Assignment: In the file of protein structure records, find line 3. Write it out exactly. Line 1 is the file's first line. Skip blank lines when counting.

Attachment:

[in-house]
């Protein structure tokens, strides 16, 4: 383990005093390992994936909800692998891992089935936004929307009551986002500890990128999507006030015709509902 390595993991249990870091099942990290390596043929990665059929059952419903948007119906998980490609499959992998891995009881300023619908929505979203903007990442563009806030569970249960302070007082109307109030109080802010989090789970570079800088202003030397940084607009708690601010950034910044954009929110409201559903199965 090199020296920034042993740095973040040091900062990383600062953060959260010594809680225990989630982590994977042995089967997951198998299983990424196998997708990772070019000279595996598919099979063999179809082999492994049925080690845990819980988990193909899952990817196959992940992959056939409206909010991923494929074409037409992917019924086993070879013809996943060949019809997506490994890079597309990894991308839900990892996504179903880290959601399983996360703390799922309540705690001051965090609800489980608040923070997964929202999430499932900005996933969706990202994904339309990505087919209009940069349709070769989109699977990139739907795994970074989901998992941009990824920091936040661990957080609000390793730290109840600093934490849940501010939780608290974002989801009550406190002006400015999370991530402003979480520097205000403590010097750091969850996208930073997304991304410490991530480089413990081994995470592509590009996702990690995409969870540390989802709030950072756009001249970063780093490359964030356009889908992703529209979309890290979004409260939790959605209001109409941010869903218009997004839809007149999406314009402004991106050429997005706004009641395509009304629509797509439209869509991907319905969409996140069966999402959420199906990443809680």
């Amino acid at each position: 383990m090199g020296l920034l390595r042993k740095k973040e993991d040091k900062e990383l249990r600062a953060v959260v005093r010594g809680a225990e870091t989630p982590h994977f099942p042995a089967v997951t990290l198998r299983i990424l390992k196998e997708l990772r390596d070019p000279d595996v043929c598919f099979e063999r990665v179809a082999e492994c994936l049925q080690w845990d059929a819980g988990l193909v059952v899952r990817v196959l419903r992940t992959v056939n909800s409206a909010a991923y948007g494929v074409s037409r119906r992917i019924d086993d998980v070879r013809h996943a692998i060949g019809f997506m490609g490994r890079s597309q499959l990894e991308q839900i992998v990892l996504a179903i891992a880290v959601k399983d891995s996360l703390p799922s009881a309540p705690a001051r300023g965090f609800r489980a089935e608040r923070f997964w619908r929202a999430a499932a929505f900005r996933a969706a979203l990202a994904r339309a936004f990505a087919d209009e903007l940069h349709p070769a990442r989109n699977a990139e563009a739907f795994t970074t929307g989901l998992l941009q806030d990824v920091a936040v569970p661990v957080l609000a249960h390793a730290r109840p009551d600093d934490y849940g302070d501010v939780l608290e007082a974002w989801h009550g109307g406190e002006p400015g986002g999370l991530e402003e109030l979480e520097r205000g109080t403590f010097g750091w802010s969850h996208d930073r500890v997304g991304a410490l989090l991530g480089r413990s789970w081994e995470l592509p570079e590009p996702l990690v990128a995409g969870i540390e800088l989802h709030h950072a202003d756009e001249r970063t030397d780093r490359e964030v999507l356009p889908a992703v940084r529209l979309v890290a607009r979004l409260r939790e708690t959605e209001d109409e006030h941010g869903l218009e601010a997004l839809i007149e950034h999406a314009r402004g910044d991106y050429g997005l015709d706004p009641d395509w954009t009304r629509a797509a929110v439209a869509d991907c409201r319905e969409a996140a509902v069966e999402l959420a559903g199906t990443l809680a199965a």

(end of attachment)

């Amino acid at each position: 383990m090199g020296l920034l390595r042993k740095k973040e993991d040091k900062e990383l249990r600062a953060v959260v005093r010594g809680a225990e870091t989630p982590h994977f099942p042995a089967v997951t990290l198998r299983i990424l390992k196998e997708l990772r390596d070019p000279d595996v043929c598919f099979e063999r990665v179809a082999e492994c994936l049925q080690w845990d059929a819980g988990l193909v059952v899952r990817v196959l419903r992940t992959v056939n909800s409206a909010a991923y948007g494929v074409s037409r119906r992917i019924d086993d998980v070879r013809h996943a692998i060949g019809f997506m490609g490994r890079s597309q499959l990894e991308q839900i992998v990892l996504a179903i891992a880290v959601k399983d891995s996360l703390p799922s009881a309540p705690a001051r300023g965090f609800r489980a089935e608040r923070f997964w619908r929202a999430a499932a929505f900005r996933a969706a979203l990202a994904r339309a936004f990505a087919d209009e903007l940069h349709p070769a990442r989109n699977a990139e563009a739907f795994t970074t929307g989901l998992l941009q806030d990824v920091a936040v569970p661990v957080l609000a249960h390793a730290r109840p009551d600093d934490y849940g302070d501010v939780l608290e007082a974002w989801h009550g109307g406190e002006p400015g986002g999370l991530e402003e109030l979480e520097r205000g109080t403590f010097g750091w802010s969850h996208d930073r500890v997304g991304a410490l989090l991530g480089r413990s789970w081994e995470l592509p570079e590009p996702l990690v990128a995409g969870i540390e800088l989802h709030h950072a202003d756009e001249r970063t030397d780093r490359e964030v999507l356009p889908a992703v940084r529209l979309v890290a607009r979004l409260r939790e708690t959605e209001d109409e006030h941010g869903l218009e601010a997004l839809i007149e950034h999406a314009r402004g910044d991106y050429g997005l015709d706004p009641d395509w954009t009304r629509a797509a929110v439209a869509d991907c409201r319905e969409a996140a509902v069966e999402l959420a559903g199906t990443l809680a199965a």